If you know me, you know that I love talking about money. I don’t care what people out there say. I like money. I love money and I think about it all the time. I want to know the revenues and expenses for my businesses at all hours. This drives me, and it should drive you as the executive director of a nonprofit.
Not too long ago I met with a couple of nonprofit leaders. I can’t tell you how many times I hear the “cash blues.” There’s never enough money to do what has to be done. There’s always more people they should be serving but can’t. There’s always a rush to try to patch a budget hole. Why in the world do nonprofits perpetuate this cycle?
I’m telling you it doesn’t have to be this way. And, nonprofits have to face reality. In other words, leaders have to talk about money, every day. They have to have honest conversations about it. They have to drive the search for investment money (i.e. donations) just as hard as they work their programmatic mission objectives.
Technology has changed everything. I don’t have to tell you that we live in a world where all bets are off. I’ve written at length in my books how business and for-profit models and practices are infiltrating the nonprofit sector. The changes are happening so quickly that in only one year’s time, fundamental shifts among the donor class are happening, and it’s having an impact. In other words, fundamental change is no longer happening in the nonprofit sector over the course of a decade or more. It’s happening in the span of months.
One of the most important changes, which involve money, has been around data. Technology, including data and social media, are pushing nonprofits to deliver to their constituents much more information and engage with them in ways they did not have to do a decade ago. That means there’s a greater need for nonprofit investment. I’ve been saying it, if nonprofits don’t deliver to their supporters what their donors want to see and how they want to view it, their champions can go elsewhere.
Gone are the days when philanthropic money was going exclusively to philanthropy. It’s not. Big money investment is going to for-profit ventures with social impact as well. And in addition, business is getting involved in corporate social responsibility in a big way now. They’re no longer just giving it lip service. There are those out there who think the solutions to society’s challenges can only be found in the for-profit space, because business understands money, investment, and scaling.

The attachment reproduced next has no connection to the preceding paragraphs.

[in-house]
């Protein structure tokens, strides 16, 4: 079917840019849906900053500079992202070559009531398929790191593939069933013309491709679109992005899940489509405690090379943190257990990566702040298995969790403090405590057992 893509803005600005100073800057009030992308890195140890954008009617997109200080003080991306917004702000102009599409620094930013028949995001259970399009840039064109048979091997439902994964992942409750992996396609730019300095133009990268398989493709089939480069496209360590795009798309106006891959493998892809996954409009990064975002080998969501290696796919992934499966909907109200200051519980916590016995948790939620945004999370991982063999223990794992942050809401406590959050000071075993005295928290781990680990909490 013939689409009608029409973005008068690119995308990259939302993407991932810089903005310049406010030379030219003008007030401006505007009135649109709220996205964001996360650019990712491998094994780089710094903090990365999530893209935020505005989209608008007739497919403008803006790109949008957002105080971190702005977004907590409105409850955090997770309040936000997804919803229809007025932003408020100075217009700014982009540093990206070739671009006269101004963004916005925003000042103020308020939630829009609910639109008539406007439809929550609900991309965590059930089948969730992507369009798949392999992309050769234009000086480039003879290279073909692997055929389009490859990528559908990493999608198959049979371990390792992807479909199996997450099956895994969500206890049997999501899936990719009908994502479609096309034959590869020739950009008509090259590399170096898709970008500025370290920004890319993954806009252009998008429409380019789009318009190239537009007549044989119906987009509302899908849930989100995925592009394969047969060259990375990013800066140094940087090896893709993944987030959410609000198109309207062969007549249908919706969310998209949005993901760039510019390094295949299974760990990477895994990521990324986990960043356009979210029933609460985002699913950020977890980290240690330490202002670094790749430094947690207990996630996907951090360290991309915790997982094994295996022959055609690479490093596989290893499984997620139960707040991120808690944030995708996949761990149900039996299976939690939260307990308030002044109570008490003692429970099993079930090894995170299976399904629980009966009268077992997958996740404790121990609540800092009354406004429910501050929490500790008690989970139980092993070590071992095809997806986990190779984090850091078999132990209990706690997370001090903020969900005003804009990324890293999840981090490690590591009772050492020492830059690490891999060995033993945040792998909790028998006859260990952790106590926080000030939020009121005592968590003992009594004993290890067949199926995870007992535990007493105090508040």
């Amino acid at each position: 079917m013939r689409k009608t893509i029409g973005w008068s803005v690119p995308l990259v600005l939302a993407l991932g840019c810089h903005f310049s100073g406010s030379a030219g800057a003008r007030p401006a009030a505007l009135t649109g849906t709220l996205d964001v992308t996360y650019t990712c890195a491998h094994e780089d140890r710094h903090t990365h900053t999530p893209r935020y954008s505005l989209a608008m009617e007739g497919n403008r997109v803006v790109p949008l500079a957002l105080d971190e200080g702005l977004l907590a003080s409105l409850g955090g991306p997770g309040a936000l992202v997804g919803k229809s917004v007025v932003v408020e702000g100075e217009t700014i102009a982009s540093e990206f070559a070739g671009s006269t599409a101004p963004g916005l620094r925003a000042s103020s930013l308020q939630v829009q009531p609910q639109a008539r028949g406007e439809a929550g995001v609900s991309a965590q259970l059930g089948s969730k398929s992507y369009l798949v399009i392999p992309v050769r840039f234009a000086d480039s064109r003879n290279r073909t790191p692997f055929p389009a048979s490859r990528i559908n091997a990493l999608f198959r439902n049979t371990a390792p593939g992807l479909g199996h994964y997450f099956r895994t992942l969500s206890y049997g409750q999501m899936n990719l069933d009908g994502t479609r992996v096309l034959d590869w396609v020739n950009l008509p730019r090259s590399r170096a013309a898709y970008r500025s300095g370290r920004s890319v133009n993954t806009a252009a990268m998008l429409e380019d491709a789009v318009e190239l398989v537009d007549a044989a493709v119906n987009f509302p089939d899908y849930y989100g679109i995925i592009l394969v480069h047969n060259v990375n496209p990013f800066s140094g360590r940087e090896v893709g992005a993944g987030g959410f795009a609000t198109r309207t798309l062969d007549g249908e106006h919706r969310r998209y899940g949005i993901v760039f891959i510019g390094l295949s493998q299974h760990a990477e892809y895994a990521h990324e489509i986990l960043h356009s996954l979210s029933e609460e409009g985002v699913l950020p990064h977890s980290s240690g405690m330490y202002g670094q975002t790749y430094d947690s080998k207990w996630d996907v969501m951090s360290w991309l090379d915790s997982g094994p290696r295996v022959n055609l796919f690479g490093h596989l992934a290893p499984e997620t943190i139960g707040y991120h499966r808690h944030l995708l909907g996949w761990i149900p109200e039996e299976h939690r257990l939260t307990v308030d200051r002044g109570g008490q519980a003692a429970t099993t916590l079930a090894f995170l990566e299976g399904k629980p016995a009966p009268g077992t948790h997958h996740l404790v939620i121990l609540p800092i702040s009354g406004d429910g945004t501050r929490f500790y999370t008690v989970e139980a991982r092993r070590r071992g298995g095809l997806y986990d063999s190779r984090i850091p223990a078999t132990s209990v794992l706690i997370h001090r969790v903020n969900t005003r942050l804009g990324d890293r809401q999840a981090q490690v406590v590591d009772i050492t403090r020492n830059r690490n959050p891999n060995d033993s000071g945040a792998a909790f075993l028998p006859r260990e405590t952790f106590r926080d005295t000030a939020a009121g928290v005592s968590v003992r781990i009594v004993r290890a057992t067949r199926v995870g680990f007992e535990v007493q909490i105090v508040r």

If you’re reading this as a board member, major donor or executive within a nonprofit, you have a responsibility to push constant conversations about money. The reasons are very simple:
Money brings brand recognition (and more money) – If you’ve got money to invest in your branding, messaging, and outreach, that means more donors will support your organization. Here’s the reality: people like winners. They don’t want to support struggling organizations because it makes them worried about how their money is being spent. If you have the money to have a well-oiled machine, believe me, you’re going to get even more money.
Money is measurable – you can see what you have or don’t have in black and white. Money does not lie. Either you have it or you don’t. With regard to programs and resources, you can even evaluate data to inform your decisions based on performance metrics. In other words, every dollar can be shown to have made some impact, or not, in every area of your organization. In today’s world, everything is measurable.
Money increases capacity – If you want to grow your nonprofit, it requires money. Period. If you want to develop a new program or get a new hardware and software system, you need money. Money helps you increase and expand the resources you have already within your nonprofit.
Money gives you a competitive advantage – I think there are many nonprofits out there that have the same mission their nonprofit competitor down the street has. However, one nonprofit can have the advantage of money. This competitive advantage, especially in a world of philanthropy where donors want to see scale and impact, helps you dominate over other nonprofits. And, why shouldn’t that be the case? People who use your services should receive the best. Money is one of the resources you need to help you become the best.
Money means engagement – If your supporters are giving you money, it means they’re engaged. Once someone gets into your donor pipeline, it doesn’t matter how small the gift, you’re engaged with them and you should figure out ways to develop the relationship. It costs more for nonprofits to get new donors than to retain current or even lapsed donors.
Author of “Not Your Father’s Charity: How to DOMINATE YOUR Fundraising to Create YOUR Success” (Free Digital Download)
© 2016 Wayne Elsey and Not Your Father’s Charity. All Rights Reserved.